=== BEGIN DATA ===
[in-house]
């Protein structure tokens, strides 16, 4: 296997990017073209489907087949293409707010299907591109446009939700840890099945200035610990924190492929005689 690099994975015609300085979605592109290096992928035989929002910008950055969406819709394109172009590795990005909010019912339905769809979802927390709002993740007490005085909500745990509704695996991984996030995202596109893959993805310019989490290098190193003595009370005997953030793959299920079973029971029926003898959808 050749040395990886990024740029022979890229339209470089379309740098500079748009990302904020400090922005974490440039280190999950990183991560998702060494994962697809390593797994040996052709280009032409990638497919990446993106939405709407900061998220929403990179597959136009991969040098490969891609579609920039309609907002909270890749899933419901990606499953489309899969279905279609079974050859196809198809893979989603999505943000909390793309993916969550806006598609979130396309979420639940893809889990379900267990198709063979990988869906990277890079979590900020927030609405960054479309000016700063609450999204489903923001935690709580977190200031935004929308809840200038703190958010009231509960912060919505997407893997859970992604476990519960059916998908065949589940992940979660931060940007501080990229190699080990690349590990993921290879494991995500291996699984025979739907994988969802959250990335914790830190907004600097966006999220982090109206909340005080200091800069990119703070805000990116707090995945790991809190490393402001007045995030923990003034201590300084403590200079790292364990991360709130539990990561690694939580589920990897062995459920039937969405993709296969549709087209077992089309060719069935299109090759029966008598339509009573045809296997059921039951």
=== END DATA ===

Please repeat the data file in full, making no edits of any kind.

[in-house]
């Protein structure tokens, strides 16, 4: 296997990017073209489907087949293409707010299907591109446009939700840890099945200035610990924190492929005689 690099994975015609300085979605592109290096992928035989929002910008950055969406819709394109172009590795990005909010019912339905769809979802927390709002993740007490005085909500745990509704695996991984996030995202596109893959993805310019989490290098190193003595009370005997953030793959299920079973029971029926003898959808 050749040395990886990024740029022979890229339209470089379309740098500079748009990302904020400090922005974490440039280190999950990183991560998702060494994962697809390593797994040996052709280009032409990638497919990446993106939405709407900061998220929403990179597959136009991969040098490969891609579609920039309609907002909270890749899933419901990606499953489309899969279905279609079974050859196809198809893979989603999505943000909390793309993916969550806006598609979130396309979420639940893809889990379900267990198709063979990988869906990277890079979590900020927030609405960054479309000016700063609450999204489903923001935690709580977190200031935004929308809840200038703190958010009231509960912060919505997407893997859970992604476990519960059916998908065949589940992940979660931060940007501080990229190699080990690349590990993921290879494991995500291996699984025979739907994988969802959250990335914790830190907004600097966006999220982090109206909340005080200091800069990119703070805000990116707090995945790991809190490393402001007045995030923990003034201590300084403590200079790292364990991360709130539990990561690694939580589920990897062995459920039937969405993709296969549709087209077992089309060719069935299109090759029966008598339509009573045809296997059921039951």